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Chapter: Modern Analytical Chemistry: Spectroscopic Methods of Analysis

Molecular Fluorescence and Phosphorescence Spectra - Molecular Photoluminescence Spectroscopy

Molecular Fluorescence and Phosphorescence Spectra - Molecular Photoluminescence Spectroscopy
To appreciate the origin of molecular fluorescence and phosphorescence, we must consider what happens to a molecule following the absorption of a photon.

Molecular Fluorescence and Phosphorescence Spectra

To appreciate the origin of molecular fluorescence and phosphorescence, we must consider what happens to a molecule following the absorption of a photon. Let’s as- sume that the molecule initially occupies the lowest vibrational energy level of its electronic ground state. The ground state, which is shown in Figure 10.43, is a sin- glet state labeled S0. Absorption of a photon of correct energy excites the molecule to one of several vibrational energy levels in the first excited electronic state, S1, or the second electronic excited state, S2, both of which are singlet states. Relaxation to the ground state from these excited states occurs by a number of mechanisms that are either radiationless, in that no photons are emitted, or involve the emission of a photon. These relaxation mechanisms are shown in Figure 10.43. The most likely pathway by which a molecule relaxes back to its ground state is that which gives the shortest lifetime for the excited state.


Radiationless Deactivation 

One form of radiationless deactivation is vibra- tional relaxation, in which a molecule in an excited vibrational energy level loses energy as it moves to a lower vibrational energy level in the same electronic state. Vibrational relaxation is very rapid, with the molecule’s average lifetime in an excited vibrational energy level being 10–12 s or less. As a consequence, molecules that are excited to different vibrational energy levels of the same excited elec- tronic state quickly return to the lowest vibrational energy level of this excited state.

Another form of radiationless relaxation is internal conversion, in which a molecule in the ground vibrational level of an excited electronic state passes directly into a high vibrational energy level of a lower energy electronic state of the same spin state. By a combination of internal conversions and vibrational relaxations, a molecule in an excited electronic state may return to the ground electronic state without emitting a photon. A related form of radiationless relaxation is external conversion in which excess energy is transferred to the solvent or another compo- nent in the sample matrix.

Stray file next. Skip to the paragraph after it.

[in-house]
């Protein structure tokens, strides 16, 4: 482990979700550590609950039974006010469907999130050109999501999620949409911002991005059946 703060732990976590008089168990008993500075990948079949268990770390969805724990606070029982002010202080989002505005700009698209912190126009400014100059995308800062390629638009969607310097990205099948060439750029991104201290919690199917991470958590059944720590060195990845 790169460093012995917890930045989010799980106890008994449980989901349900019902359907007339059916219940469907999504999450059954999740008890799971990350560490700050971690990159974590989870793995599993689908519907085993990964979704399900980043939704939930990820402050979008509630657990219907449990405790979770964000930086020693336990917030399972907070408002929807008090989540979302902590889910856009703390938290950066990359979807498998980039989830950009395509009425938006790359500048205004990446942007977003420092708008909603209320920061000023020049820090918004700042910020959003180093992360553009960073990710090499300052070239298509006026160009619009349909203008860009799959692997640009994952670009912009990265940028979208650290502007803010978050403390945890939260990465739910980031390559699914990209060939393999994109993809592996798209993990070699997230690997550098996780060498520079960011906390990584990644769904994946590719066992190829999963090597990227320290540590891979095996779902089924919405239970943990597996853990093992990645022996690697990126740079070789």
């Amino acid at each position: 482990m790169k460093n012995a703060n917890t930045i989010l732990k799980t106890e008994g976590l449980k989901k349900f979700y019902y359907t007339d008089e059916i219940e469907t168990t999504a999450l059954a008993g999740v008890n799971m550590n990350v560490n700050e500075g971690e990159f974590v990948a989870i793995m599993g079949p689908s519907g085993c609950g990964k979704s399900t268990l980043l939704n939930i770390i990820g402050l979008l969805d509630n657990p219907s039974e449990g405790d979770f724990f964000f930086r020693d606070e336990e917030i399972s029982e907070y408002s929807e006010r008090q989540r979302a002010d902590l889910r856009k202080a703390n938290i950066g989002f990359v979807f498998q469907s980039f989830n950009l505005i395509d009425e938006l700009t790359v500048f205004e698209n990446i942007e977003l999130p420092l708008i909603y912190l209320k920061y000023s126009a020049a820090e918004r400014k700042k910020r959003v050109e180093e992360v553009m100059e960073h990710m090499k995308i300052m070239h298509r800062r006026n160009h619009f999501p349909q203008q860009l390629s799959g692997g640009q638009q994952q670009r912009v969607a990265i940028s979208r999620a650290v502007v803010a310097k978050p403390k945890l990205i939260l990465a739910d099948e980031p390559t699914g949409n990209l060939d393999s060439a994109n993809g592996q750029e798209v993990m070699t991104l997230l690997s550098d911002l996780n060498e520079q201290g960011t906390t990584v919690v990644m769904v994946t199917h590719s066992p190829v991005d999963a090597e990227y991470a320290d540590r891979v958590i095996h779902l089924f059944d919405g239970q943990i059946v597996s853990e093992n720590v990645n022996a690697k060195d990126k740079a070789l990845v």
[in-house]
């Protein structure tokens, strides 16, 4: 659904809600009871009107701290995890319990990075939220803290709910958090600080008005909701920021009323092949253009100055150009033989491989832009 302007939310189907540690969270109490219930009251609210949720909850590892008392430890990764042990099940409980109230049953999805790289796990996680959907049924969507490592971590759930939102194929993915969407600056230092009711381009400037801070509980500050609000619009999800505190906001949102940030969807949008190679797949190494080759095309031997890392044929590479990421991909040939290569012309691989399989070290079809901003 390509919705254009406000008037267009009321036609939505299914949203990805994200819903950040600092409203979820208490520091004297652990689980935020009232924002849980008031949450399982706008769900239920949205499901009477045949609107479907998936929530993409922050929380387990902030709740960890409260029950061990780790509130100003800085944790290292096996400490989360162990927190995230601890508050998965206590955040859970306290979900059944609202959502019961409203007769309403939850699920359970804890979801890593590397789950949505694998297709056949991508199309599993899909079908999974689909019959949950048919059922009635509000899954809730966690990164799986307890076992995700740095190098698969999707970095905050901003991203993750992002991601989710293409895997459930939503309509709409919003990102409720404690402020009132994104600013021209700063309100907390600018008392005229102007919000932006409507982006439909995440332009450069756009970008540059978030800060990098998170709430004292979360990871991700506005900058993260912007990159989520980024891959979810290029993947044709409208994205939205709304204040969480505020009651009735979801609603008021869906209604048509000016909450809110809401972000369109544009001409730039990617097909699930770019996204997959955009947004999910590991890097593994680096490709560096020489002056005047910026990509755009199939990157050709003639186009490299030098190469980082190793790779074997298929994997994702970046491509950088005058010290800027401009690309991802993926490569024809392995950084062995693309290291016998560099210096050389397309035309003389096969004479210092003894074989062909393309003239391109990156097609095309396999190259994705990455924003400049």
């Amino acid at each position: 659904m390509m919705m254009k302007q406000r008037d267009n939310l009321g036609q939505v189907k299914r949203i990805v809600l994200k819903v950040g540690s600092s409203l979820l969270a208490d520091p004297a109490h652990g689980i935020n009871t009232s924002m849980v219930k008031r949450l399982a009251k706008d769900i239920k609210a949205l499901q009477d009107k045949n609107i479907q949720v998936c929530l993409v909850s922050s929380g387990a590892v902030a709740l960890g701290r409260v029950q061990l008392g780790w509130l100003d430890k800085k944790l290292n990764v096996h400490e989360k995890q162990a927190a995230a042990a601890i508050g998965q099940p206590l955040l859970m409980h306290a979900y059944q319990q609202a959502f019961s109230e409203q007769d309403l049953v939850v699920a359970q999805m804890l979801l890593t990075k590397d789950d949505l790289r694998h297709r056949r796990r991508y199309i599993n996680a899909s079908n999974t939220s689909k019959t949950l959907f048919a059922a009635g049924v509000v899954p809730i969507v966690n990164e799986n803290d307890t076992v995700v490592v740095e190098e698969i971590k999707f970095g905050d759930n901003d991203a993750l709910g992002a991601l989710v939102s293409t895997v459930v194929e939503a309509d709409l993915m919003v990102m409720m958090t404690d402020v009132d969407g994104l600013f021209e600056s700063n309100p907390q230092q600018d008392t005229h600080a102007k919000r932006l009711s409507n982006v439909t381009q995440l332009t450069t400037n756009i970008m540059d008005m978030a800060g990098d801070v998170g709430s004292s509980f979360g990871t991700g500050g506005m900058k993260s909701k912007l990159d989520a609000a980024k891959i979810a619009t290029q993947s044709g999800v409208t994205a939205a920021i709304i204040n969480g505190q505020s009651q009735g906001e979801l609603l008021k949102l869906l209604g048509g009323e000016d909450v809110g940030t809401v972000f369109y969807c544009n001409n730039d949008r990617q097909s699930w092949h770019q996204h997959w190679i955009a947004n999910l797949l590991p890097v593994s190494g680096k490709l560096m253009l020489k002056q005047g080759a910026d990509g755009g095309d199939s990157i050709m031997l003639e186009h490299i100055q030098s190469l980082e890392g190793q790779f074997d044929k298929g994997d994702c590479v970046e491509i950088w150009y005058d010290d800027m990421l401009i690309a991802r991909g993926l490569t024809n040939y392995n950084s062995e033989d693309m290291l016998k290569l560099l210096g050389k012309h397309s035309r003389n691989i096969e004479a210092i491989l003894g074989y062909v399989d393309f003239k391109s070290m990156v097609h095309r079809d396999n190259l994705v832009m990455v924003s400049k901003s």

A final form of radiationless relaxation is an intersystem crossing in which a molecule in the ground vibrational energy level of an excited electronic state passes into a high vibrational energy level of a lower energy electronic energy state with a different spin state. For example, an intersystem crossing is shown in Figure 10.43 between a singlet excited state, S1, and a triplet excited state, T1.

Fluorescence 

Fluorescence occurs when a molecule in the lowest vibrational en- ergy level of an excited electronic state returns to a lower energy electronic state by emitting a photon. Since molecules return to their ground state by the fastest mech- anism, fluorescence is only observed if it is a more efficient means of relaxation than the combination of internal conversion and vibrational relaxation. A quantitative expression of the efficiency of fluorescence is the fluorescent quantum yield, Φf, which is the fraction of excited molecules returning to the ground state by fluores- cence. Quantum yields range from 1, when every molecule in an excited state un- dergoes fluorescence, to 0 when fluorescence does not occur.

The intensity of fluorescence, If, is proportional to the amount of the radiation from the excitation source that is absorbed and the quantum yield for fluorescence

                  10. 29

where k is a constant accounting for the efficiency of collecting and detecting the fluorescent emission. From Beer’s law we know that

                        10.30

where C is the concentration of the fluorescing species. Solving equation 10.30 for PT and substituting into equation 10.29 gives, after simplifying

                10.31

For low concentrations of the fluorescing species, where εbC is less than 0.01, this equation simplifies to

 

                10.32